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Beat Street
By Todd S. Inoue

[whitespace] Clay Parton Socket Man: Duster's Clay Parton goes looking for a creative outlet.



Dusting Up
Clay Parton talks about Duster

OPENING THE Apples in Stereo show at Palo Alto's Cubberley Community Center on Friday (Feb. 27) is local indie-pop group Duster. Seattle's Up Records released the band's great new album, Stratosphere, although Duster is a project spawned by San Jose's Astronavigation. Since February 1997, Astronavigation has issued raw, limited-edition tapes by Elevator to Hell, Song:Ohia, Moon Socket, Tardis Broadcast, Orange Glass, Orbit 3-5 and Valium Aggelein. No other local label or individual makes music the way Astronavigation does. Similarly, Duster's music is a challenging and cerebral blend of lo-fi and pop, a rare combination in the South Bay. Duster member and Astronavigation head Clay Parton is always busy but had time to respond to a couple email questions.

Beat Street: Bring me up to speed on Astronavigation.

Parton: Astronavigation is a company that manufactures all-analog audio products. We are now adding entirely new products which are not strictly audio; the visual element is now added to our system. The only conclusion I've made is that the biggest customers help to pay our operation costs but hardly reward us with direction for the future. We are not customer-driven when mapping our products. We, of course, appreciate the customers, but we are not in a meeting about improving sales or asking each other 'round the silvery, cold conference table: "What is it that kids want?"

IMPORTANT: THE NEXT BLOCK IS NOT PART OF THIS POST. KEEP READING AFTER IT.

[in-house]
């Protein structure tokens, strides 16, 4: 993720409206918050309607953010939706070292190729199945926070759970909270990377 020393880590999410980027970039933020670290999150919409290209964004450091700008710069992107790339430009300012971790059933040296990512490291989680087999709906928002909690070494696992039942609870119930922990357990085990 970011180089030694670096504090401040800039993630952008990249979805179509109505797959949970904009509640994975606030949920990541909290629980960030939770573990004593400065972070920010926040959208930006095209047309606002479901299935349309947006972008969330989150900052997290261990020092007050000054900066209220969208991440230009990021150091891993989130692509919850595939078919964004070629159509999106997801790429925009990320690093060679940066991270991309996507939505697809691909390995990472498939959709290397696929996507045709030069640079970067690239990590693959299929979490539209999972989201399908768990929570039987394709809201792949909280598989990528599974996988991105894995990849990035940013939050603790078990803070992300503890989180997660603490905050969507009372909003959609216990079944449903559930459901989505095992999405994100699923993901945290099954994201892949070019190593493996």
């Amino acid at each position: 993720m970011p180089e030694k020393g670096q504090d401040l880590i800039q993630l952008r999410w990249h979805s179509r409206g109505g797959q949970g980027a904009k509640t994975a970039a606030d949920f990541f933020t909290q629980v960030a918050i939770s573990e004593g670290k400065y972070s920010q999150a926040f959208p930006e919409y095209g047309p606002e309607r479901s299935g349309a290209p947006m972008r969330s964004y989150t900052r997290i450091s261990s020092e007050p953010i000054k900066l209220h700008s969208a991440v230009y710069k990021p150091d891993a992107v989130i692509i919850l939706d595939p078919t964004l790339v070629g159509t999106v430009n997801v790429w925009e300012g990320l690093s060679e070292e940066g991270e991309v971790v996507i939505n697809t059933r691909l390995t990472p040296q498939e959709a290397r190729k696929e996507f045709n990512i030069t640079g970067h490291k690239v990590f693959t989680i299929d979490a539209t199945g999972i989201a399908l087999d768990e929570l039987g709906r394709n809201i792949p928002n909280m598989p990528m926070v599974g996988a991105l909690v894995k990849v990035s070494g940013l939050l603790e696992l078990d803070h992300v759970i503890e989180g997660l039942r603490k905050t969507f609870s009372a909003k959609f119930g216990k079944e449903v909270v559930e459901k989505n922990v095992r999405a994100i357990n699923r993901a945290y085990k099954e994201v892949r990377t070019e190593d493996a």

Beat Street: Why did you decide to release Stratosphere on Up Records? What could they provide that your own network could not?

Parton: Up wanted to do a 7-inch, so we did that. Then they wanted to do a full-length, so we did that. No major battle plan involved.

Beat Street: What influenced you in the recording of Stratosphere?

Parton: Stratosphere spans over a year of recordings. It's mostly a large experiment made up of smaller supporting experiments.

Beat Street: What do you want to accomplish with the album? Do you expect it to sell well in this area?

Parton: It's just a record, not a job résumé. And I don't think it will sell any different here than London--except they pay with pounds.

Beat Street: What should folks expect at the show?

Parton: To be crammed in a room full of robots.

Funky Five

The Hi-Fives debuted a few new tracks at last Friday's Stanford show. Titles included "It Won't Take Much," "Cat and Comb," "She Makes Me Good" and "It Won't Happen to You." Do you believe that the word "funky" could be applied to a Hi-Fives song? It's true: "It Won't Happen to You" had a James Brown beat spanking away. The band goes in to record its follow-up to And a Whole Lotta You! in June.

Ska, Paper, Scissors

Mike Park's Ska Against Racism show is making a local stop at the Edge in Palo Alto on April Fool's Day. The lineup is huge: Less Than Jake, the Toasters, Five Iron Frenzy, MU330, Mustard Plug, Blue Meanies and Kemuri. Park will also be playing a few of his own songs as the show's opening act. ... A further conundrum for ska fans: Jamaica's legendary Skatalites perform in Santa Cruz at Palookaville on March 5, the same night that Slow Gherkin returns from its U.S. tour to play Campbell's Gaslighter Theater with Animal Chin and the Hippos. Hippos and Animals and Gherkins, oh my. ... Fat Wreck Chords artist Good Riddance celebrates its CD release on Sunday (March 1) at the Santa Cruz Vets Hall. A.F.I. and Ensign fill out the all-ages bill. Show starts at 6:30pm.

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From the February 26-March 4, 1998 issue of Metro.

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